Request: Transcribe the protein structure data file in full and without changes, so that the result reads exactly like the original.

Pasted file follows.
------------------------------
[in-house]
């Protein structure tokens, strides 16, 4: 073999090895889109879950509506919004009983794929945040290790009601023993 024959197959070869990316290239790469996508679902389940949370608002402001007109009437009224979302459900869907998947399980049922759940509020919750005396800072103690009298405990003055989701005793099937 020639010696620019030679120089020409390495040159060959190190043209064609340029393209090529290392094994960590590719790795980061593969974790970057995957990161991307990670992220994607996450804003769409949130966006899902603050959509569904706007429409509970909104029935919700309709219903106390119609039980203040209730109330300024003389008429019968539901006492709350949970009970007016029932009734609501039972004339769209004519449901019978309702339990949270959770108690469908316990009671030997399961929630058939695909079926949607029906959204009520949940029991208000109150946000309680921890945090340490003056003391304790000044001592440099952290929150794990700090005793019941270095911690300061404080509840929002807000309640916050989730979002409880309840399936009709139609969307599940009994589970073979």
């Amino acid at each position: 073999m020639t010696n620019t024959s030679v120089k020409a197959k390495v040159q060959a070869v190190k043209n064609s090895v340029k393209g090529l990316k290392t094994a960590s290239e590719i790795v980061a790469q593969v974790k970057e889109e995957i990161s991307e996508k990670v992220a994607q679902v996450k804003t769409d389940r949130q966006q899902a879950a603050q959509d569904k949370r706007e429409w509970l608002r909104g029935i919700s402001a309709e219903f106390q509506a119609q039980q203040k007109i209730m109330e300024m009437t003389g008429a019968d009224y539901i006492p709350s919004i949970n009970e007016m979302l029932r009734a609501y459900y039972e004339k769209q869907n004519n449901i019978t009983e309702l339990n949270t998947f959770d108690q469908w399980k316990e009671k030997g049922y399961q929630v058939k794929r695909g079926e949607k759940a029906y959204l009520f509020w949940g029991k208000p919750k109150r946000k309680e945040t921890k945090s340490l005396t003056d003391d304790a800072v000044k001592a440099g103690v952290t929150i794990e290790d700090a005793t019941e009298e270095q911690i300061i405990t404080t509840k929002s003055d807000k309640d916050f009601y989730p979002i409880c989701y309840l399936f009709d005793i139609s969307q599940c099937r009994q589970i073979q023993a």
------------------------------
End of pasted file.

[in-house]
């Protein structure tokens, strides 16, 4: 073999090895889109879950509506919004009983794929945040290790009601023993 024959197959070869990316290239790469996508679902389940949370608002402001007109009437009224979302459900869907998947399980049922759940509020919750005396800072103690009298405990003055989701005793099937 020639010696620019030679120089020409390495040159060959190190043209064609340029393209090529290392094994960590590719790795980061593969974790970057995957990161991307990670992220994607996450804003769409949130966006899902603050959509569904706007429409509970909104029935919700309709219903106390119609039980203040209730109330300024003389008429019968539901006492709350949970009970007016029932009734609501039972004339769209004519449901019978309702339990949270959770108690469908316990009671030997399961929630058939695909079926949607029906959204009520949940029991208000109150946000309680921890945090340490003056003391304790000044001592440099952290929150794990700090005793019941270095911690300061404080509840929002807000309640916050989730979002409880309840399936009709139609969307599940009994589970073979």
């Amino acid at each position: 073999m020639t010696n620019t024959s030679v120089k020409a197959k390495v040159q060959a070869v190190k043209n064609s090895v340029k393209g090529l990316k290392t094994a960590s290239e590719i790795v980061a790469q593969v974790k970057e889109e995957i990161s991307e996508k990670v992220a994607q679902v996450k804003t769409d389940r949130q966006q899902a879950a603050q959509d569904k949370r706007e429409w509970l608002r909104g029935i919700s402001a309709e219903f106390q509506a119609q039980q203040k007109i209730m109330e300024m009437t003389g008429a019968d009224y539901i006492p709350s919004i949970n009970e007016m979302l029932r009734a609501y459900y039972e004339k769209q869907n004519n449901i019978t009983e309702l339990n949270t998947f959770d108690q469908w399980k316990e009671k030997g049922y399961q929630v058939k794929r695909g079926e949607k759940a029906y959204l009520f509020w949940g029991k208000p919750k109150r946000k309680e945040t921890k945090s340490l005396t003056d003391d304790a800072v000044k001592a440099g103690v952290t929150i794990e290790d700090a005793t019941e009298e270095q911690i300061i405990t404080t509840k929002s003055d807000k309640d916050f009601y989730p979002i409880c989701y309840l399936f009709d005793i139609s969307q599940c099937r009994q589970i073979q023993a």